Ever wonder how folks like Aquinas, Luther, and Calvin thought about Genesis 6:1-4? This essay I came across today provides a decent overview. I’m thinking some readers will find it interesting.
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I like the conclusion:
“Fifth, exegetes uncomfortable with parallels between Near Eastern and Hebrew texts cannot seek a remedy for their discomfort by transforming apparently mythological elements in the Hebrew texts into palatable and mundane accounts. It makes no sense to obscure the literal meaning of Scripture in order to maintain faith in the literal meaning of Scripture! Sixth and finally, in no case should a confessional tradition that takes revelation seriously shy away from a preternatural interpretation of Genesis 6:1-4 on philosophical grounds. Rather, evangelical religious epistemology requires the interpreter to submit to Scripture even when the text challenges one’s comfortable conceptions of the created order.”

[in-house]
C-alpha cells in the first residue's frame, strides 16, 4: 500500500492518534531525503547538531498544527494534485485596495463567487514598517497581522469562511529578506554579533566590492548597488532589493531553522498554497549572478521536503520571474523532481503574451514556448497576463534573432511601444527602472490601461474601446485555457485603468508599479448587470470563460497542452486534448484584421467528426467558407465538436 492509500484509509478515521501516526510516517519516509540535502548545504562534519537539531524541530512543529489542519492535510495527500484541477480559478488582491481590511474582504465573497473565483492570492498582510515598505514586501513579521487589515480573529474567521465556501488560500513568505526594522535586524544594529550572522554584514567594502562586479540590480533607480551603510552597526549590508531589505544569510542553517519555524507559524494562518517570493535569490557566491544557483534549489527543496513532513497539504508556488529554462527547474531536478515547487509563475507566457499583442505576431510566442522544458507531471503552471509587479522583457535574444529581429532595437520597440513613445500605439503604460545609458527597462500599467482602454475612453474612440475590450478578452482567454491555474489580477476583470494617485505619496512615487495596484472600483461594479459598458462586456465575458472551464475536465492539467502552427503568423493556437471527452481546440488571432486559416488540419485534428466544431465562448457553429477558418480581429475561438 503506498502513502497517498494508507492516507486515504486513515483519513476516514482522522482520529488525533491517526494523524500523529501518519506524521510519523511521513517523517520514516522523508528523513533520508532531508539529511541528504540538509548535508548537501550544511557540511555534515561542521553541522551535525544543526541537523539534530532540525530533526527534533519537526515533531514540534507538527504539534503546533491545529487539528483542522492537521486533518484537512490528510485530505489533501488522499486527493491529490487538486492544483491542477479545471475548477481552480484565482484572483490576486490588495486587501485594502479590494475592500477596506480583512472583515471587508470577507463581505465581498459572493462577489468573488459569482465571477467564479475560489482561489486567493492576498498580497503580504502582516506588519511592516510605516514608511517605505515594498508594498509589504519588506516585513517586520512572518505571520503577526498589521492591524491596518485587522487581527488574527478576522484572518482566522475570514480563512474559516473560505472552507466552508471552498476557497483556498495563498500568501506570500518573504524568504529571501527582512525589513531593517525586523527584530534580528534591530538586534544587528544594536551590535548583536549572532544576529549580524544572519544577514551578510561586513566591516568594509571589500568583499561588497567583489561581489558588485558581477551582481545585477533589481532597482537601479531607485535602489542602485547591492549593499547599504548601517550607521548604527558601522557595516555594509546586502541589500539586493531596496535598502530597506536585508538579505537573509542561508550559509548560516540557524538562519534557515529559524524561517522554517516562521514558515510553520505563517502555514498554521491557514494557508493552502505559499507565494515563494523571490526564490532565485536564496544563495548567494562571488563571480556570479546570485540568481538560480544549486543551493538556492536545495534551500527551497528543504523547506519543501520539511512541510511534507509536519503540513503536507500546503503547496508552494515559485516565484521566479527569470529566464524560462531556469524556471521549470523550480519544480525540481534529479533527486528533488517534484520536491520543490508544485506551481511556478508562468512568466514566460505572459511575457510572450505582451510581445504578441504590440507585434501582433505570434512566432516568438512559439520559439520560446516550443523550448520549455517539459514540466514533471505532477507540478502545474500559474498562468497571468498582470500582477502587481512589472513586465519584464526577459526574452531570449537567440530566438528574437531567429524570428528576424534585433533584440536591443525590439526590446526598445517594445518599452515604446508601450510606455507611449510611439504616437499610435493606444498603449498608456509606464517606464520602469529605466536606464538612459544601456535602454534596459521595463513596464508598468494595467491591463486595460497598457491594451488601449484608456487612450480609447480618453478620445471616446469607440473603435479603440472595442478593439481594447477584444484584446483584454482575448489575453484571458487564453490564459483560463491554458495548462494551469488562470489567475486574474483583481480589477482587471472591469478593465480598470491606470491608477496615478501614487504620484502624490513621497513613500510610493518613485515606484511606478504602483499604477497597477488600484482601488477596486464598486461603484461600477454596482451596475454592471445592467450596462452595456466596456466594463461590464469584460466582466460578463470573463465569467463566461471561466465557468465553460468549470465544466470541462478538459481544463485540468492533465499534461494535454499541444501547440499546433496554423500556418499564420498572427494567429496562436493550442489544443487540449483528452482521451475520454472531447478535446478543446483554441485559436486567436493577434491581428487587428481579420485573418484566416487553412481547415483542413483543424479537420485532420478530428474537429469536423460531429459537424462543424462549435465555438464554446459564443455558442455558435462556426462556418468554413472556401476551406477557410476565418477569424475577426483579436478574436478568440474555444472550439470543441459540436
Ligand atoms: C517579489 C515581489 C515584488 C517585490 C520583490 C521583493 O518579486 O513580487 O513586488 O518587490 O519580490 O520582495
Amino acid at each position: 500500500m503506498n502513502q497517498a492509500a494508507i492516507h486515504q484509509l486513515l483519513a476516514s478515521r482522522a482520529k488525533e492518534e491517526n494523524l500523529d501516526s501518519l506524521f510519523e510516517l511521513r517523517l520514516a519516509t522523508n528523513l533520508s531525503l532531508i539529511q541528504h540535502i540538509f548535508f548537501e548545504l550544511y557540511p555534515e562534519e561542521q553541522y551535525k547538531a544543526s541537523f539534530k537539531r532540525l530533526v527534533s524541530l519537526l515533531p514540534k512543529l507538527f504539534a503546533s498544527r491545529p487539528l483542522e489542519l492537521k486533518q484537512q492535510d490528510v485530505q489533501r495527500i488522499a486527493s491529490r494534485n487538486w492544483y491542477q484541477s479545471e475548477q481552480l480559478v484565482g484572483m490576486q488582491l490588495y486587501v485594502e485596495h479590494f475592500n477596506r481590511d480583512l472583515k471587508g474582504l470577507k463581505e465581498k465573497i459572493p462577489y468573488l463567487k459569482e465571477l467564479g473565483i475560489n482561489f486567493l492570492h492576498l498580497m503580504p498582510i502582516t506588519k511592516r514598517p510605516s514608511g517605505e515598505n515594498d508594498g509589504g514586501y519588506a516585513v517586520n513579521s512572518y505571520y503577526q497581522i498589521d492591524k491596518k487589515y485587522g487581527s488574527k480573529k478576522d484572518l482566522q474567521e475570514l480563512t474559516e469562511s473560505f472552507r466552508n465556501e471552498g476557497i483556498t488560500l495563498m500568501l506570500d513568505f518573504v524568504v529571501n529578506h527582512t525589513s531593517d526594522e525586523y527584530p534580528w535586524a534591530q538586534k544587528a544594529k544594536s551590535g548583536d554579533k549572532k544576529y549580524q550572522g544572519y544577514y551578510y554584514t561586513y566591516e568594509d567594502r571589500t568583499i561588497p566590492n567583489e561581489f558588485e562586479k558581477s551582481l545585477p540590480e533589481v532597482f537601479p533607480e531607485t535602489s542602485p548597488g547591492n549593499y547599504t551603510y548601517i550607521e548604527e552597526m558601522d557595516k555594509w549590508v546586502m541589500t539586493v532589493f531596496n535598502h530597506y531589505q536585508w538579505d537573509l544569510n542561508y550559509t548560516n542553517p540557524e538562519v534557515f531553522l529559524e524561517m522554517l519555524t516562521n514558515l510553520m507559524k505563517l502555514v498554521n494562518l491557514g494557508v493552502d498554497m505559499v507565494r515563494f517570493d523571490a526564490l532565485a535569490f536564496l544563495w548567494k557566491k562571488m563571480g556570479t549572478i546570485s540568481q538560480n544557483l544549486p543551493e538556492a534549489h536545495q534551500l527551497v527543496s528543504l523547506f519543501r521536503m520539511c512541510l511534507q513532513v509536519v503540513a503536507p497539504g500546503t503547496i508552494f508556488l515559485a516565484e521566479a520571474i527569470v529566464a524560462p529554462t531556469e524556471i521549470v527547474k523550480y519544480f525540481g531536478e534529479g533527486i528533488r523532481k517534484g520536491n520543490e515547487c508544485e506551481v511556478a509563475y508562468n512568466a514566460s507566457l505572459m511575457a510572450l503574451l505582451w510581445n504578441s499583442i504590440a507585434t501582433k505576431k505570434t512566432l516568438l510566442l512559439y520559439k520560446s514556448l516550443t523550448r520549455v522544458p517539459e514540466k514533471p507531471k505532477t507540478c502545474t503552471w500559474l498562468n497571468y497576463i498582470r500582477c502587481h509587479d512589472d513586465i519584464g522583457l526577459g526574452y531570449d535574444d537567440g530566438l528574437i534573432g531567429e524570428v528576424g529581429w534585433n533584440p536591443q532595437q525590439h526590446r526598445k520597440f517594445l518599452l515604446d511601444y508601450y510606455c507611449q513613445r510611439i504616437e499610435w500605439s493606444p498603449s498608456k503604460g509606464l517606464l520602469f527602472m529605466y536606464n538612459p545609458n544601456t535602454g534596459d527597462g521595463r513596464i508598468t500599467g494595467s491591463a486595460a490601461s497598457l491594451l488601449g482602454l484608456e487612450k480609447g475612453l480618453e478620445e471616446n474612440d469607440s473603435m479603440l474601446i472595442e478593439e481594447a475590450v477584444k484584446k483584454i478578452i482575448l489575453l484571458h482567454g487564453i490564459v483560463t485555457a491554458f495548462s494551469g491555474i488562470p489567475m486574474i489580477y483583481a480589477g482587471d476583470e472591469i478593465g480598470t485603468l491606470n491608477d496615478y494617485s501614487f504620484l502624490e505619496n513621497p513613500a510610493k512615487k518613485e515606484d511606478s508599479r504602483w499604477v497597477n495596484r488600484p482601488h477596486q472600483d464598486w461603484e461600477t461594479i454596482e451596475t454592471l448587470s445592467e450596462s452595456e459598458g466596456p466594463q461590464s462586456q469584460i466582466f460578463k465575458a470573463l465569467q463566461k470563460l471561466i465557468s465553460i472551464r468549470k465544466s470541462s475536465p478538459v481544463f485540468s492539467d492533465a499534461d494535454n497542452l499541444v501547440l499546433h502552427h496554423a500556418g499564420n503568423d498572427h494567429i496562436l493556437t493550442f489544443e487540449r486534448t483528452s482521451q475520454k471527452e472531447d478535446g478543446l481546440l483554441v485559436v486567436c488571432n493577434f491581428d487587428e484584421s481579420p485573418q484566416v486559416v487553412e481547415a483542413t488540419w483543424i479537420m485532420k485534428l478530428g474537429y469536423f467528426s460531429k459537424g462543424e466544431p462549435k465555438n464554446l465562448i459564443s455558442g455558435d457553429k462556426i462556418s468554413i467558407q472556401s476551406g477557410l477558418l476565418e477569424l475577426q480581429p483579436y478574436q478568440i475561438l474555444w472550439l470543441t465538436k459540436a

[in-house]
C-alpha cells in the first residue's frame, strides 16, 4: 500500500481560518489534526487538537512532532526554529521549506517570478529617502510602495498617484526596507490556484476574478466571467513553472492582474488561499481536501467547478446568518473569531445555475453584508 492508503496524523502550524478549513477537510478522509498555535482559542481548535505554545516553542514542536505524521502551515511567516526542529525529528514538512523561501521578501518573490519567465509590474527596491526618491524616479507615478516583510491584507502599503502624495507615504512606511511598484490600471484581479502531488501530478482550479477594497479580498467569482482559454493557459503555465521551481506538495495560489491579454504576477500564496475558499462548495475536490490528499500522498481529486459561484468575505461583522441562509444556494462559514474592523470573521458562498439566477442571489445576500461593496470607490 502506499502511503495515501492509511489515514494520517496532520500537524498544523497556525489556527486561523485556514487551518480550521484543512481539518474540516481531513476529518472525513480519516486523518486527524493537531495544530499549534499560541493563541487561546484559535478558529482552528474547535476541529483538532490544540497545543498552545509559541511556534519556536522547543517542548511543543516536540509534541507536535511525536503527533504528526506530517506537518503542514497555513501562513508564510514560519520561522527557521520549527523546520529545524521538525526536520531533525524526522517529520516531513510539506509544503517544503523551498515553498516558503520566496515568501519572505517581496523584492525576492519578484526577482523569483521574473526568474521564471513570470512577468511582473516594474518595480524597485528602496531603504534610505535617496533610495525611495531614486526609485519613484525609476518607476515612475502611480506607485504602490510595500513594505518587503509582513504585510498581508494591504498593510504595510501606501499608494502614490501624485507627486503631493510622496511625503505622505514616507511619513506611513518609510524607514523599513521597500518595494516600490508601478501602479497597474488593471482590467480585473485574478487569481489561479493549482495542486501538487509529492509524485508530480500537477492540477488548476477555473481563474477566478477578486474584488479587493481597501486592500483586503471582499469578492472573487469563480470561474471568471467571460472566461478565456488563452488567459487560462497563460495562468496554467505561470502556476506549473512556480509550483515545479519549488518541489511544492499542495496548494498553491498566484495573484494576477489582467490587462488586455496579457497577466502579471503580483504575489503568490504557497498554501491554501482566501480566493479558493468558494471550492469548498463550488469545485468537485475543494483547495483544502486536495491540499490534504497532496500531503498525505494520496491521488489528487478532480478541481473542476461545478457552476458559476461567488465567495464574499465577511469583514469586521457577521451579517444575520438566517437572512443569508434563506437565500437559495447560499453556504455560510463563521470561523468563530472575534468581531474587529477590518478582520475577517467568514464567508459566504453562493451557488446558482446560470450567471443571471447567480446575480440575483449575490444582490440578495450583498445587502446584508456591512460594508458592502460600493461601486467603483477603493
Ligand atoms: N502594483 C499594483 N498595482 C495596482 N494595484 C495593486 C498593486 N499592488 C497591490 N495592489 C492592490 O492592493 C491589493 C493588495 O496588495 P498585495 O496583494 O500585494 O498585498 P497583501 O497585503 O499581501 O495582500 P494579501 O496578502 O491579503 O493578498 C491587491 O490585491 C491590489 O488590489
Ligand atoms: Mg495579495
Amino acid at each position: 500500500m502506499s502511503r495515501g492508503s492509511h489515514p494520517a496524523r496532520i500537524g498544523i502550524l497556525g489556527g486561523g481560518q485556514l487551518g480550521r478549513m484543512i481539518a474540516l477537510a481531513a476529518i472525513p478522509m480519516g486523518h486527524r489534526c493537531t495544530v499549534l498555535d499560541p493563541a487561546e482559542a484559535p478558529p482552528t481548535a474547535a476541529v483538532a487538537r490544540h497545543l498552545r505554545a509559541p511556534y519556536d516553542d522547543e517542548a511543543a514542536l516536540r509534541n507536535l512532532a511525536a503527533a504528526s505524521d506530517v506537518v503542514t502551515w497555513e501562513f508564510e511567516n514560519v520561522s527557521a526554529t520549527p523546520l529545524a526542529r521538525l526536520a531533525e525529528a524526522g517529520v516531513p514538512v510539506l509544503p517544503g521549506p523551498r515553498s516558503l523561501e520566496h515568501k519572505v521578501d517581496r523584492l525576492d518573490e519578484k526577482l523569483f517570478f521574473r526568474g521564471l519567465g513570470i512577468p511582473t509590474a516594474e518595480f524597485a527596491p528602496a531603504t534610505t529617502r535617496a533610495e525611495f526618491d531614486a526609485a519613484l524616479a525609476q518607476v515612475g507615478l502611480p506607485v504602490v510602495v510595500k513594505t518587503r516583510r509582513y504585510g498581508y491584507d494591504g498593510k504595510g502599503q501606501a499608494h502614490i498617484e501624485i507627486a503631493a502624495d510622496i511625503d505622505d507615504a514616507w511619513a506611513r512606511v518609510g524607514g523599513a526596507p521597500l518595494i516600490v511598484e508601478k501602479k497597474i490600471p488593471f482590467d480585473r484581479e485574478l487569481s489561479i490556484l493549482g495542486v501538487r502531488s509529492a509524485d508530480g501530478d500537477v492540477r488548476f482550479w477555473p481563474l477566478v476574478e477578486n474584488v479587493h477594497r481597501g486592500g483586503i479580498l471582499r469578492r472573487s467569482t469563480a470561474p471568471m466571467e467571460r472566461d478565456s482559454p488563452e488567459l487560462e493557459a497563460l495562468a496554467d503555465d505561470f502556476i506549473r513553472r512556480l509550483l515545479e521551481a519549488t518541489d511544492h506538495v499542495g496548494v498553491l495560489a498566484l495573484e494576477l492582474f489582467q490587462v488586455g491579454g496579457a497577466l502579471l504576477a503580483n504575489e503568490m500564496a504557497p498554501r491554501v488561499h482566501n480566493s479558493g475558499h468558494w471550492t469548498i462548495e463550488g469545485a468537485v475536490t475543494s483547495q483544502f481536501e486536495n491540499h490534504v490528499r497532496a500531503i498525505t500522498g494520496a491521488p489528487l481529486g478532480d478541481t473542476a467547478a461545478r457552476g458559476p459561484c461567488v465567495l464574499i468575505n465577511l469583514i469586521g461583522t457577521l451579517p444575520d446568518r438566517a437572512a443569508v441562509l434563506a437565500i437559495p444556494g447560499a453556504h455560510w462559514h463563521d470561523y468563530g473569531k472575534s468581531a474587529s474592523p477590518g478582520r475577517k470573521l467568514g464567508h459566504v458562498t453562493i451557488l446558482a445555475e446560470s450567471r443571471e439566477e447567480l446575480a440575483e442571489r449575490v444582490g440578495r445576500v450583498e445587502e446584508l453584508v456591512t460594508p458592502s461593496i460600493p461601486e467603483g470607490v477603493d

That was an excellent essay… good find
He writes, “Thus, he points to the standard passages showing that spirits are not flesh and blood (e.g. Luke 24:39), though one might note that such passages do not deny the potential for angels to take physical forms, only that they do not have flesh and bones.” Does Jesus really say in that verse that spirits don’t have flesh and bones, or just that they don’t have flesh and bones like His (“as you see that I have”)?
My view is that he’s saying they by nature are not embodied, but he’s not denying they could be (i.e., Jesus knew his Old Testament).
Spirits as in ghosts( KJV) which could refer an entirely different being than the fallen angels. Along these lines…two angels (sons of god) accompanied Christ when visiting Abraham (Gen. 18). In Gen. 19 The men of Sodom desired to have relations with these two angels. Logic would suggest they have corporeal bodies. ?